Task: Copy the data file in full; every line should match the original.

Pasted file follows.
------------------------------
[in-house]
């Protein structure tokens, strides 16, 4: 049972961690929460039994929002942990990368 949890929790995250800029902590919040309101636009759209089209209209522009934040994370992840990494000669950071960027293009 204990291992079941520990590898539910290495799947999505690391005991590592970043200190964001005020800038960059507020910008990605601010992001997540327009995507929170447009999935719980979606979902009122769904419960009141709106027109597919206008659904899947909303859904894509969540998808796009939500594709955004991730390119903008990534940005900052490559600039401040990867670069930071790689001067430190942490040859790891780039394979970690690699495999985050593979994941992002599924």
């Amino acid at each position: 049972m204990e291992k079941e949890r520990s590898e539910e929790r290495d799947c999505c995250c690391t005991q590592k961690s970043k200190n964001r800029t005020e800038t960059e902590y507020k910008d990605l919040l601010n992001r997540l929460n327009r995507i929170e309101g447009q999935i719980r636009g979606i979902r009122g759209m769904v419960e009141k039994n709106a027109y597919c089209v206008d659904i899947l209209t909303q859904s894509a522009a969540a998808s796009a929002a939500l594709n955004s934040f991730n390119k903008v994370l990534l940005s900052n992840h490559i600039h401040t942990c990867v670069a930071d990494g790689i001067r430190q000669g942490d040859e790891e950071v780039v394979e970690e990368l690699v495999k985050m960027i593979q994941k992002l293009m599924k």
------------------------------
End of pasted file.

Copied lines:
[in-house]
């Protein structure tokens, strides 16, 4: 049972961690929460039994929002942990990368 949890929790995250800029902590919040309101636009759209089209209209522009934040994370992840990494000669950071960027293009 204990291992079941520990590898539910290495799947999505690391005991590592970043200190964001005020800038960059507020910008990605601010992001997540327009995507929170447009999935719980979606979902009122769904419960009141709106027109597919206008659904899947909303859904894509969540998808796009939500594709955004991730390119903008990534940005900052490559600039401040990867670069930071790689001067430190942490040859790891780039394979970690690699495999985050593979994941992002599924």
């Amino acid at each position: 049972m204990e291992k079941e949890r520990s590898e539910e929790r290495d799947c999505c995250c690391t005991q590592k961690s970043k200190n964001r800029t005020e800038t960059e902590y507020k910008d990605l919040l601010n992001r997540l929460n327009r995507i929170e309101g447009q999935i719980r636009g979606i979902r009122g759209m769904v419960e009141k039994n709106a027109y597919c089209v206008d659904i899947l209209t909303q859904s894509a522009a969540a998808s796009a929002a939500l594709n955004s934040f991730n390119k903008v994370l990534l940005s900052n992840h490559i600039h401040t942990c990867v670069a930071d990494g790689i001067r430190q000669g942490d040859e790891e950071v780039v394979e970690e990368l690699v495999k985050m960027i593979q994941k992002l293009m599924k």